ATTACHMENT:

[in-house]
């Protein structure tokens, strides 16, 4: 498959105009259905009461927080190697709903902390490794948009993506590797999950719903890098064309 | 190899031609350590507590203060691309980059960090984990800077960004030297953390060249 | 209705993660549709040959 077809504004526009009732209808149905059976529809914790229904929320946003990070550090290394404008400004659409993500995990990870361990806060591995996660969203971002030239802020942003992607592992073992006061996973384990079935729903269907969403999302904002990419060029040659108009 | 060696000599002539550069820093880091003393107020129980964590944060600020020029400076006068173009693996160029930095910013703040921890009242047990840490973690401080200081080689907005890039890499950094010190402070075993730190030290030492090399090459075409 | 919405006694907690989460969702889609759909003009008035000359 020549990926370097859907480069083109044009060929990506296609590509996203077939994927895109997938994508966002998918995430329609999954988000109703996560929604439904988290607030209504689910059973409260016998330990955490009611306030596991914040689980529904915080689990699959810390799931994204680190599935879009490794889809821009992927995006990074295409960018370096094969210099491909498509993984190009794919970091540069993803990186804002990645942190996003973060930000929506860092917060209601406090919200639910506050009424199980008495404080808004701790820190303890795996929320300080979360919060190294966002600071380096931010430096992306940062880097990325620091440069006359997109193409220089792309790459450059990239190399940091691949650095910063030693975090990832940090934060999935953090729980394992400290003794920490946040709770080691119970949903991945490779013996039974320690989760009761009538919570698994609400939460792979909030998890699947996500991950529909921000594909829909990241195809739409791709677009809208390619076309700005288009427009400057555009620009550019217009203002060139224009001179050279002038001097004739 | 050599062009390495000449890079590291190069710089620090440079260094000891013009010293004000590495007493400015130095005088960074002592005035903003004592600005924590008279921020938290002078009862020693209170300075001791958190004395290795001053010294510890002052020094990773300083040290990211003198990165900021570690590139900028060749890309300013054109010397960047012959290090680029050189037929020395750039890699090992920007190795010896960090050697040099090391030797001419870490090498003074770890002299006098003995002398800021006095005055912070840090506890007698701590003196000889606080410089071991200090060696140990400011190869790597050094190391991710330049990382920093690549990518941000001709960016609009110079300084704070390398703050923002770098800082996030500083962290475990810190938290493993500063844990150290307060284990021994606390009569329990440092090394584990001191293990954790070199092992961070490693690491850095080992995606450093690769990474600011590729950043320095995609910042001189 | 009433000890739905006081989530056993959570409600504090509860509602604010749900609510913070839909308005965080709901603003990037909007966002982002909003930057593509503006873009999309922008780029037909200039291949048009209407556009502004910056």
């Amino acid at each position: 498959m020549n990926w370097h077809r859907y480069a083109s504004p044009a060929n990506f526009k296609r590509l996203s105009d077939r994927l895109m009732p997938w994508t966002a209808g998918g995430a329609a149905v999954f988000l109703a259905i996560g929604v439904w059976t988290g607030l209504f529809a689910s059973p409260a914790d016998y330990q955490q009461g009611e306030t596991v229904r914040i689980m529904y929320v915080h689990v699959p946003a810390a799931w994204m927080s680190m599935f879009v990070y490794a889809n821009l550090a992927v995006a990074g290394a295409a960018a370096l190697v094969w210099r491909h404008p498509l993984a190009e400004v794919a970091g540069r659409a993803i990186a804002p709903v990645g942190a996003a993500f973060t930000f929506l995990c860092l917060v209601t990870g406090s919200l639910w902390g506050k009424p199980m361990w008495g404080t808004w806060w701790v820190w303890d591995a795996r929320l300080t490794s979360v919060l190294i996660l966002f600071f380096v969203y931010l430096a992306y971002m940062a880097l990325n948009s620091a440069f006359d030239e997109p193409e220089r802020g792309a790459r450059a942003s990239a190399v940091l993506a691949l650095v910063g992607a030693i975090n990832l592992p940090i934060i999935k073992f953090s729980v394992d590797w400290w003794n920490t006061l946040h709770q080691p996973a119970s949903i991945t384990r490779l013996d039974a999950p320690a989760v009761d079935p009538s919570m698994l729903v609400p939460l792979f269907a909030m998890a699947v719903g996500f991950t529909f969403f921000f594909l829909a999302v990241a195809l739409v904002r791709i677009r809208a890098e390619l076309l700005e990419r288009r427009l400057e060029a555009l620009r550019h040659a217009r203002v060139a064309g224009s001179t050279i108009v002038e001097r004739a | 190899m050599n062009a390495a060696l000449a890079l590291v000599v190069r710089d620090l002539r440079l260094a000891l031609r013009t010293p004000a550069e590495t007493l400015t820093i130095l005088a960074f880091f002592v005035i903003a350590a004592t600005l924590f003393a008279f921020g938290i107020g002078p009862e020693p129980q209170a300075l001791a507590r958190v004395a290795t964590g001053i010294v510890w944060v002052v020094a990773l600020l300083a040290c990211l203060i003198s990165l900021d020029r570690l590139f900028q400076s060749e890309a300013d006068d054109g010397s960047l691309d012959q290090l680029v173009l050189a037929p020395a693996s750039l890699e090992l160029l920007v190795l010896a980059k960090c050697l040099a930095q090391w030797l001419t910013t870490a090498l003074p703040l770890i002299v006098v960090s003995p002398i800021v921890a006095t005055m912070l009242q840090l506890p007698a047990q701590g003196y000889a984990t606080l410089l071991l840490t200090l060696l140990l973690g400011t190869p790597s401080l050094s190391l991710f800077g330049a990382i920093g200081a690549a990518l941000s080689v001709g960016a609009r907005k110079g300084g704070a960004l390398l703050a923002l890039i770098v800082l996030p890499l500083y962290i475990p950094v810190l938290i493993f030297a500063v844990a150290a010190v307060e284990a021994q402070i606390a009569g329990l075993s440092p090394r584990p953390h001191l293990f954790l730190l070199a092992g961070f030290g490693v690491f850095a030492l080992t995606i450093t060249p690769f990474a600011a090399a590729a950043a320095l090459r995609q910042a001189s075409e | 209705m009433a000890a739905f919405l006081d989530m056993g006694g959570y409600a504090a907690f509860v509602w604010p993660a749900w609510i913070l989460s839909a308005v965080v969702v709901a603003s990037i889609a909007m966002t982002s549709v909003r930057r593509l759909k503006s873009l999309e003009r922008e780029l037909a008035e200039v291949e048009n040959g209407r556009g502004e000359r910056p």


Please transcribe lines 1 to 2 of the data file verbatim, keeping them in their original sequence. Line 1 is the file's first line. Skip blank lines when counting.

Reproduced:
[in-house]
């Protein structure tokens, strides 16, 4: 498959105009259905009461927080190697709903902390490794948009993506590797999950719903890098064309 | 190899031609350590507590203060691309980059960090984990800077960004030297953390060249 | 209705993660549709040959 077809504004526009009732209808149905059976529809914790229904929320946003990070550090290394404008400004659409993500995990990870361990806060591995996660969203971002030239802020942003992607592992073992006061996973384990079935729903269907969403999302904002990419060029040659108009 | 060696000599002539550069820093880091003393107020129980964590944060600020020029400076006068173009693996160029930095910013703040921890009242047990840490973690401080200081080689907005890039890499950094010190402070075993730190030290030492090399090459075409 | 919405006694907690989460969702889609759909003009008035000359 020549990926370097859907480069083109044009060929990506296609590509996203077939994927895109997938994508966002998918995430329609999954988000109703996560929604439904988290607030209504689910059973409260016998330990955490009611306030596991914040689980529904915080689990699959810390799931994204680190599935879009490794889809821009992927995006990074295409960018370096094969210099491909498509993984190009794919970091540069993803990186804002990645942190996003973060930000929506860092917060209601406090919200639910506050009424199980008495404080808004701790820190303890795996929320300080979360919060190294966002600071380096931010430096992306940062880097990325620091440069006359997109193409220089792309790459450059990239190399940091691949650095910063030693975090990832940090934060999935953090729980394992400290003794920490946040709770080691119970949903991945490779013996039974320690989760009761009538919570698994609400939460792979909030998890699947996500991950529909921000594909829909990241195809739409791709677009809208390619076309700005288009427009400057555009620009550019217009203002060139224009001179050279002038001097004739 | 050599062009390495000449890079590291190069710089620090440079260094000891013009010293004000590495007493400015130095005088960074002592005035903003004592600005924590008279921020938290002078009862020693209170300075001791958190004395290795001053010294510890002052020094990773300083040290990211003198990165900021570690590139900028060749890309300013054109010397960047012959290090680029050189037929020395750039890699090992920007190795010896960090050697040099090391030797001419870490090498003074770890002299006098003995002398800021006095005055912070840090506890007698701590003196000889606080410089071991200090060696140990400011190869790597050094190391991710330049990382920093690549990518941000001709960016609009110079300084704070390398703050923002770098800082996030500083962290475990810190938290493993500063844990150290307060284990021994606390009569329990440092090394584990001191293990954790070199092992961070490693690491850095080992995606450093690769990474600011590729950043320095995609910042001189 | 009433000890739905006081989530056993959570409600504090509860509602604010749900609510913070839909308005965080709901603003990037909007966002982002909003930057593509503006873009999309922008780029037909200039291949048009209407556009502004910056």